Monday, September 30, 1996

Feelin Minnesotan

For whatever reason people who know me just know that I have an strong interest in my homeland. The land of the rising sun, the Emperor, geisha houses, yes indeed Minnesota has been very good to me.

I doubt it is merely a coincidence that my all-time favorite baseball player is Kent Hrbek, my all-time favorite basketball player is Kevin McHale, my all-time favorite Nobel Prize Nominated Literature Writer is Bob Dylan, my all-time favorite novelist/short story writer is F. Scott Fitzgerald, my all-time favorite Vice President is Walter Mondale and one of my most favorite Hollywood gal pals is Winona Ryder. All these people hail from the land of 10,000 lakes, land of the loons, of course, and it is with a certain kinship and local pride that I admire their work.

I never thought that I'd be one to spend my entire life in one place but more and more it is looking as though that will be the case. As out of place as I sometimes feel, deep inside I am a Minnesotan, and becoming more and more of one each and every day.

This past week was a good example of how Minnesotan I am becoming. One of the most defining moments back in my formative years, was when they moved our baseball team from a perfectly acceptable ballpark in Bloomington, to a plastic bubble downtown. Despite being easier to get to, I was one of many who protested the turn to indoor baseball. It's not even the same game, and though the Twins have enjoyed their greatest years indoors, there somehow will always be something tainted about their two world championships because they were accomplished by taking advantages of the nuances of domeball rather than the traditional bounces of baseball.

Thursday was the final night of my softball season. I was surprised and a little disappointed when they didn't call the games off despite it raining for most of the day. The last thing I wanted to do was have to play in the cold and drizzle. I didn't think it was a good sign that when I arrived there were a bunch of ducks wandering around the outfield. Sure enough the field was a swamp, and we sloshed and slipped our way to two victories to cap a good season. In my youth the weather conditions would have been enjoyed, part of the game, but now days I'm a dome guy and was the loudest whiner that we shouldn't have been playing at all. I now crave climate control, picture perfect conditions. Outdoors, shmoutdoors.

Later that night I was enjoying a catching up conversation with my friend who now resides in San Diego. "They have year round softball leagues here!" I continue to admire and envy her ability to move from place to place with no looking back. She has lived in many different parts of the country, adapted to each and every one. Some day soon she WILL be running things. She was telling me she can't imagine ever coming back to Minnesota. She said she was thinking about that Halloween snowstorm of a few years back, when we were slipping and sliding our way to work- and she can't for the life of her understand why she lived here in the first place. Damn fine question.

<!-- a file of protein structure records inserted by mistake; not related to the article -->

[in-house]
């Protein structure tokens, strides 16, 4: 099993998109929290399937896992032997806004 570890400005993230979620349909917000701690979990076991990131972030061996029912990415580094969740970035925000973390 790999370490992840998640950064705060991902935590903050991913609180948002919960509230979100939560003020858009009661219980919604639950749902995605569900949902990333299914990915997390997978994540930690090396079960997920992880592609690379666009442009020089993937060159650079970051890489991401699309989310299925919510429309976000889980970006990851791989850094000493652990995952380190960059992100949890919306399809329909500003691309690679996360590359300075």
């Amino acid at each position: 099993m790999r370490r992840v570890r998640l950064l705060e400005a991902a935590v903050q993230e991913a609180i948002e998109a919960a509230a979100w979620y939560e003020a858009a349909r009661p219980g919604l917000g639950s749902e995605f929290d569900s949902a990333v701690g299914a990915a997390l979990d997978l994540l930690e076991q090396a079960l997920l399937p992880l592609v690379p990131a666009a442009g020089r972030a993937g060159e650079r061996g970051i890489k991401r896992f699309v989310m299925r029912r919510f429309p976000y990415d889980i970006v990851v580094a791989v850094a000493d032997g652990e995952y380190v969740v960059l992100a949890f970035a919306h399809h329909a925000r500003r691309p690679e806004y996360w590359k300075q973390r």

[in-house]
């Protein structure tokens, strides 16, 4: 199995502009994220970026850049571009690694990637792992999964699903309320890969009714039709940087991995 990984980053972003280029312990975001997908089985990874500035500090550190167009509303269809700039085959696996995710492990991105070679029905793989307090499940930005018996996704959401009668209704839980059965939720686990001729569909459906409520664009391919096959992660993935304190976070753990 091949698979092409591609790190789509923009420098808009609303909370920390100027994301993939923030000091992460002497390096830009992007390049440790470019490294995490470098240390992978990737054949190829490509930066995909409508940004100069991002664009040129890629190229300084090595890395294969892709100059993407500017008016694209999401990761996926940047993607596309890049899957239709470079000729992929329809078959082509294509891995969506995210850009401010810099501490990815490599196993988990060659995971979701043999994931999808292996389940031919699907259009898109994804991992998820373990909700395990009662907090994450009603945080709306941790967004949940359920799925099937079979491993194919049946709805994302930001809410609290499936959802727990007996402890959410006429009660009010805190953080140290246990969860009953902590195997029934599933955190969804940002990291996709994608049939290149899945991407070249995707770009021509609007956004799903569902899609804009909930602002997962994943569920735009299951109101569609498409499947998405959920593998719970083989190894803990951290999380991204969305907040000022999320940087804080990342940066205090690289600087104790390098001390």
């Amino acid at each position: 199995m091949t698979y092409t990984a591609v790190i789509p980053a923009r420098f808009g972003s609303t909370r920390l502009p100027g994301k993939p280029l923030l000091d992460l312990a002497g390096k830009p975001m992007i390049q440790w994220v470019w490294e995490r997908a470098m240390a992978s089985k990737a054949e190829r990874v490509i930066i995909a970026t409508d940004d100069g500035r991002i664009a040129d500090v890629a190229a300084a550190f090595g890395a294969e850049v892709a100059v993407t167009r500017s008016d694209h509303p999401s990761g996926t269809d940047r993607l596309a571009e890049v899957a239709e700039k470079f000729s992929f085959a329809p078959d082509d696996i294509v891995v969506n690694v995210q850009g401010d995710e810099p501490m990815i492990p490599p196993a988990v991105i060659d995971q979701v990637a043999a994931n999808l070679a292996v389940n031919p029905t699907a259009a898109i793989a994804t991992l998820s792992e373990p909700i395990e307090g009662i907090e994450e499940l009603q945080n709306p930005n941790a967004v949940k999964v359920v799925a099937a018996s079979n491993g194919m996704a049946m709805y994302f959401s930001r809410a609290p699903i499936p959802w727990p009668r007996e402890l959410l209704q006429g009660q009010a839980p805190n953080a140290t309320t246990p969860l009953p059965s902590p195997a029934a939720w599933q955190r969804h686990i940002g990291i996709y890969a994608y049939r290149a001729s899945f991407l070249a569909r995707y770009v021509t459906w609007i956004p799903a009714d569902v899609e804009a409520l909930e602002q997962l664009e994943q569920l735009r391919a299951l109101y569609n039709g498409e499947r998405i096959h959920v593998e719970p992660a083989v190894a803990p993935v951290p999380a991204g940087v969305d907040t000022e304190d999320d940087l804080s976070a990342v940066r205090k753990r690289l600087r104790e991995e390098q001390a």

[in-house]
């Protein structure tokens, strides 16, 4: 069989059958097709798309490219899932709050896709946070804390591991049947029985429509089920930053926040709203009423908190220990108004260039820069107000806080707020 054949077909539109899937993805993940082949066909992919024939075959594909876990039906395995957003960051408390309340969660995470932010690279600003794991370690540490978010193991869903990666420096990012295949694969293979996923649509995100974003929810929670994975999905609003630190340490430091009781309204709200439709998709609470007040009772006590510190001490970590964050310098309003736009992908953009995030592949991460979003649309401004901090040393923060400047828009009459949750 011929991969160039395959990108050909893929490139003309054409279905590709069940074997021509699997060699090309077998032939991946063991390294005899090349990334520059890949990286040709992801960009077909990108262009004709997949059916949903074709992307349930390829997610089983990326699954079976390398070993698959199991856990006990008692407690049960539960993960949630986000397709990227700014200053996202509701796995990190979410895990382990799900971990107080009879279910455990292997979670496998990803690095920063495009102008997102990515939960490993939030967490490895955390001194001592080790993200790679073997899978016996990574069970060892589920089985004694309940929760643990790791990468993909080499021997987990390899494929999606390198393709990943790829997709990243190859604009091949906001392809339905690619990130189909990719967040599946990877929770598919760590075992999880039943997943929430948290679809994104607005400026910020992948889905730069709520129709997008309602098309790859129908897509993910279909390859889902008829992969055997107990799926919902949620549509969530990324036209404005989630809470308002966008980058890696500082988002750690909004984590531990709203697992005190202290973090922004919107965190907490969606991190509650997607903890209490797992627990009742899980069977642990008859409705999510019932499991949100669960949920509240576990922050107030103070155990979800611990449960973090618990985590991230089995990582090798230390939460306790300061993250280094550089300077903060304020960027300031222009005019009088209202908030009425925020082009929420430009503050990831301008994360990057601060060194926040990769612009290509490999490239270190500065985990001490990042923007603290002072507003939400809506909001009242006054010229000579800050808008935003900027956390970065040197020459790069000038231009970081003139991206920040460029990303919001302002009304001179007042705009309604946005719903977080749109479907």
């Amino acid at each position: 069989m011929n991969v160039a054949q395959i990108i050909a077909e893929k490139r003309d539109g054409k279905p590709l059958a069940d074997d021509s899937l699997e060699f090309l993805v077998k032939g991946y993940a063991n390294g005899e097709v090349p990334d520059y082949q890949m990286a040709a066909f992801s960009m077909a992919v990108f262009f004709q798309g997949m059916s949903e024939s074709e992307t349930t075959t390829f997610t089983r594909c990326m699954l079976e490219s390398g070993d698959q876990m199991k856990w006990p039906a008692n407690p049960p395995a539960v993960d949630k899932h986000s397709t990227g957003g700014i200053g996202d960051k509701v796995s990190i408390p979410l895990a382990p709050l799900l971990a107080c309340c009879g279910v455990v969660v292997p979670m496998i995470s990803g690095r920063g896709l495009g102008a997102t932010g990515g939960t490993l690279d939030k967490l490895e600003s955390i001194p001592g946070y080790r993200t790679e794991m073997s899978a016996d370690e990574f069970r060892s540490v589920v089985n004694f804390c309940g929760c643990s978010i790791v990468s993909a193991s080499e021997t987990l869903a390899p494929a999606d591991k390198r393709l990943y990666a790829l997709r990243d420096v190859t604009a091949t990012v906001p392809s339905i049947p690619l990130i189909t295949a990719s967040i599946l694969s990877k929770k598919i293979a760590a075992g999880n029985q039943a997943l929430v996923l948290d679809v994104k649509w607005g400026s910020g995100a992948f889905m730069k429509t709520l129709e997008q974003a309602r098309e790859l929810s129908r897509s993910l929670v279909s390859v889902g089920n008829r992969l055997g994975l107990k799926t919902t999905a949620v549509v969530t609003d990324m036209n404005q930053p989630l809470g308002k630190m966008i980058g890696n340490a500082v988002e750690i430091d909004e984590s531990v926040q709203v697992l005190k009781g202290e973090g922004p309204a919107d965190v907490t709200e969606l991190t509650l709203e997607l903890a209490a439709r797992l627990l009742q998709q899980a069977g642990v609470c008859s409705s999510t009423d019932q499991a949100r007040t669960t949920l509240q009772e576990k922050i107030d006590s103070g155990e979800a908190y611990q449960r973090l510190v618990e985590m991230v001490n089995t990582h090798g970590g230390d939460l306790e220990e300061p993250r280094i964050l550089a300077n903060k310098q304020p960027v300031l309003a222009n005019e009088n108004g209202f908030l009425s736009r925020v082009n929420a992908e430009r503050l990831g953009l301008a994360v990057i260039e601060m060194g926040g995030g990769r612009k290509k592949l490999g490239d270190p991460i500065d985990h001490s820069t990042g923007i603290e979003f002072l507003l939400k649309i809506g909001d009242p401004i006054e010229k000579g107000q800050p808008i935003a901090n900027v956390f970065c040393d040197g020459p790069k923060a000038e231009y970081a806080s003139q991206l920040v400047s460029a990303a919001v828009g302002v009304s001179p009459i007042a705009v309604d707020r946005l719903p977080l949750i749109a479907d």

But some of us don't have as big a reach. Some are quite content to continue to face the familiar, and some even can make new what has been there for a long long time. Different strokes for different folks. If you haven't been there before, you can't be there again. And there is something about the folks around here that makes living here worthwhile. Just as I was losing all faith in humanity, last week my stolen checkbook showed up in my mail. None of the checks were missing and it was quite the surprise that someone took the time to return it to me. You think the same would happen in Los Angeles or New York? Minnesota nice can work both ways. Sure it can be annoying but when you look at the alternative well...

"It's all about diffusion as I cry for her veil, I don't need anybody now beside me to tell. And it's all affirmation I receive, but it's not. She's alone, pardon, beauty, but she don't like the spot and she calls... Yes, she's gone like the rainbow that was shining yesterday. But now she's home beside me, and I'd like her here to stay. She's a lone forsaken beauty, and it's 'don't trust anyone.' And I wish I was beside her, but I'm not there, I'm gone."

Monday, September 23, 1996

Back to Me

As silly as it seems

There are certain souls

Who know better

Who are loyal to a letter

Tho’ we never met

We were akin

To next of kin

The clitter clatter

Of paw nails on wood

The often empty stares

Only we were aware

And the windows

Where you once stood

I can relate

That peaceful state

A glance around a corner

A yelp to warn all near

You left too soon

You really did

I don’t know

How much longer

I can last

My insides seem

To being going fast

But for all the joy

I know you gave

All the love you craved

The sudden changes

That mystified you

You were a good girl

With moves that

Ended up a blur

Did all

Expected of you

The bass hand plays

A melody far too plain

But I let out a cry

Of the passing days

Gone by

Far too fast

And in the past

Goodbye Ab’ser dear

We’ll always hold you near

Monday, September 16, 1996

Between the One and the Nine

As far as I can see, there are two kinds of people. There are those who drive without their lights on during the dusk because they figure their lights can't help them see any better anyway. Then there are those who realize they should have their lights on because it will help other drivers see them better. Without trying to generalize too much, the first group obviously is more concerned with only trying to figure out their place in the grand scheme of things while the latter group is more concerned with how others perceive them.